Mindfulness is a big buzzword around Dublin.

What with social media, multi-tasking, and generally running around like mad things, Dubliners are in need of new ways to unplug and relax. Mindfulness is one way to answer this need. Which is why it’s moving from the hippie fringe to the mainstream.

We have so much going on in our heads and so many items on our mental to-do lists that we often carry out daily tasks without being conscious of what we’re doing. Or being able to remember it later. ‘Did I turn off the immersion?’ we wonder. ‘What time did I arrange the meeting for?’ We worry that our house will be robbed because we can’t remember locking the door. We spend so much time thinking about the past or the future that we barely give the present – what we’re currently doing or experiencing right now – a look-in.


Mindfulness is about deliberately focusing your attention on the present moment and accepting it without judgement. It’s about being fully engaged and ‘in the moment’ with your thoughts, feelings, bodily sensations, and surrounding environment. This means being aware that you are breathing, sitting, walking, cooking, whatever you are doing – and making this your main focus. It is like a shift from ‘doing mode’ to ‘being mode’. You might actually remember locking the door next time.

We spend so much time thinking about the past or the future that we barely give the present  a look-in

People use mindfulness because they find it reduces stress and gives a greater sense of control over their lives. They think of it as a taking a break from the negative emotions and worries that we experience on a daily basis. It helps people to get more enjoyment out of their good times – and to handle their bad times better by being fully present in the moment. It is also said to boost the immune system, decrease depressive symptoms, reduce insomnia and increase concentration and working memory.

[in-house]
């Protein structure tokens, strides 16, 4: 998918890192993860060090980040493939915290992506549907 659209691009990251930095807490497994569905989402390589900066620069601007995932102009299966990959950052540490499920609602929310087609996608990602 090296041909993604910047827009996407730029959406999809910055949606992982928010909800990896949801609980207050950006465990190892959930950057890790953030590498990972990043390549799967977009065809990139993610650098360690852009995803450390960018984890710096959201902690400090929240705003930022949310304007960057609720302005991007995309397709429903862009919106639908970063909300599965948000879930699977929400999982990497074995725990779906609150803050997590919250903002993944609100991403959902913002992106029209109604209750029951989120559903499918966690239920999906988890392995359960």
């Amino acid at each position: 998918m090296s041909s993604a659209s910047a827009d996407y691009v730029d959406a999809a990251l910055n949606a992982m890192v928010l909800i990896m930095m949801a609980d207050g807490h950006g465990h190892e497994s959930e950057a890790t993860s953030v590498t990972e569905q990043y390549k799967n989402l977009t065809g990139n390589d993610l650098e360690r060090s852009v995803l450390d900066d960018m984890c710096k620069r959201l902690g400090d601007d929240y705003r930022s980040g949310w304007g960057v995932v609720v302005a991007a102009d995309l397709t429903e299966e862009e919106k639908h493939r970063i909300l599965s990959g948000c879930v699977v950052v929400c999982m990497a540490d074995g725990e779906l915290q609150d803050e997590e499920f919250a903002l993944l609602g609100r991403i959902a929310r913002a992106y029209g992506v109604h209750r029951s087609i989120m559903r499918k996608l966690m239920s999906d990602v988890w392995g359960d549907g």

Being engaged 100% doesn’t come easy, especially in our world of technology and distractions. Mindfulness doesn’t happen overnight. It’s learning to think in a new way and applying it to your daily life. It’s normally taught as a series of classes 1-2 hours a week combined with practice at home in between classes. Participants are taught a number of specific meditation practices proven to help reduce “brain chatter”. It’s not just sitting in a room of silence for an hour a day. It usually involves meditation, learning to focus on the moment, breathing exercises and learning how to deal with stress and negative thoughts. A typical meditation consists of focusing on our breathing as a way to clear the mind.

It usually involves meditation, learning to focus on the moment, breathing exercises and learning how to deal with stress and negative thoughts

There are many classes and courses available in the Dublin region but if you want to give it a try before making the commitment to a course, here are some drop-in classes in the city you can try out.

The mindfulness center on Lower Pembroke Street has a drop-in class every Monday, with donations going to charity. You don’t need to book it and you can try it without committing to a course. For more information, visit their website www.mindfulness.ie

Oscailt also offers a drop in class every Tuesday at 5.45 pm with no booking required. It consists of a half-hour sitting meditation, a talk, a walking meditation and a discussion at the end. It’s a great introduction for beginners and it only costs €10. For more information visit their website www.mindfulnessdublin.com

Genevieve is a sunset child from the west of Ireland, now living and working in Dublin as an advertising creative. She doodles, she dreams, she travels, she schemes.

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